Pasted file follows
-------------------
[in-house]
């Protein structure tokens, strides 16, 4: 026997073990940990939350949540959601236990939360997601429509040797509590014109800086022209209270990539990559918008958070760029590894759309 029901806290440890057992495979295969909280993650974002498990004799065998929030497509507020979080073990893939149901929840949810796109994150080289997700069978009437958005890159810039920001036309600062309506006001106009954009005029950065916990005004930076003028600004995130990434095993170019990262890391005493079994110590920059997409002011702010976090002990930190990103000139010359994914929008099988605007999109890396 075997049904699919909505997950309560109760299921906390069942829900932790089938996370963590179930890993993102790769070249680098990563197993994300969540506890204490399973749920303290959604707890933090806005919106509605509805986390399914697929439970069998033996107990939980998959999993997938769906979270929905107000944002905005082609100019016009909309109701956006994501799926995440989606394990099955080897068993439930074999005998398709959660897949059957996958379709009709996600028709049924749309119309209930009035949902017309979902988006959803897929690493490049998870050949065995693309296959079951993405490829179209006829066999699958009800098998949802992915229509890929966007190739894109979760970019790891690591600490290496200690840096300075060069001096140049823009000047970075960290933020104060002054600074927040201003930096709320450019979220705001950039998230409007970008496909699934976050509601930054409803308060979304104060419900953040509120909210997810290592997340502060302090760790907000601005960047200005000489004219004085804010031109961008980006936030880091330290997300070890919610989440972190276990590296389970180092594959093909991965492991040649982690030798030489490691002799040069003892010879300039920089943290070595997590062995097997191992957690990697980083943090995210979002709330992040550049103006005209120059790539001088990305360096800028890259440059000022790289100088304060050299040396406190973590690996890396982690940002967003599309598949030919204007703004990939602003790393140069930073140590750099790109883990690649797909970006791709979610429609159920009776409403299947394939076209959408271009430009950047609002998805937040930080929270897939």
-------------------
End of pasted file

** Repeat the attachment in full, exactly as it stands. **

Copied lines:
[in-house]
């Protein structure tokens, strides 16, 4: 026997073990940990939350949540959601236990939360997601429509040797509590014109800086022209209270990539990559918008958070760029590894759309 029901806290440890057992495979295969909280993650974002498990004799065998929030497509507020979080073990893939149901929840949810796109994150080289997700069978009437958005890159810039920001036309600062309506006001106009954009005029950065916990005004930076003028600004995130990434095993170019990262890391005493079994110590920059997409002011702010976090002990930190990103000139010359994914929008099988605007999109890396 075997049904699919909505997950309560109760299921906390069942829900932790089938996370963590179930890993993102790769070249680098990563197993994300969540506890204490399973749920303290959604707890933090806005919106509605509805986390399914697929439970069998033996107990939980998959999993997938769906979270929905107000944002905005082609100019016009909309109701956006994501799926995440989606394990099955080897068993439930074999005998398709959660897949059957996958379709009709996600028709049924749309119309209930009035949902017309979902988006959803897929690493490049998870050949065995693309296959079951993405490829179209006829066999699958009800098998949802992915229509890929966007190739894109979760970019790891690591600490290496200690840096300075060069001096140049823009000047970075960290933020104060002054600074927040201003930096709320450019979220705001950039998230409007970008496909699934976050509601930054409803308060979304104060419900953040509120909210997810290592997340502060302090760790907000601005960047200005000489004219004085804010031109961008980006936030880091330290997300070890919610989440972190276990590296389970180092594959093909991965492991040649982690030798030489490691002799040069003892010879300039920089943290070595997590062995097997191992957690990697980083943090995210979002709330992040550049103006005209120059790539001088990305360096800028890259440059000022790289100088304060050299040396406190973590690996890396982690940002967003599309598949030919204007703004990939602003790393140069930073140590750099790109883990690649797909970006791709979610429609159920009776409403299947394939076209959408271009430009950047609002998805937040930080929270897939």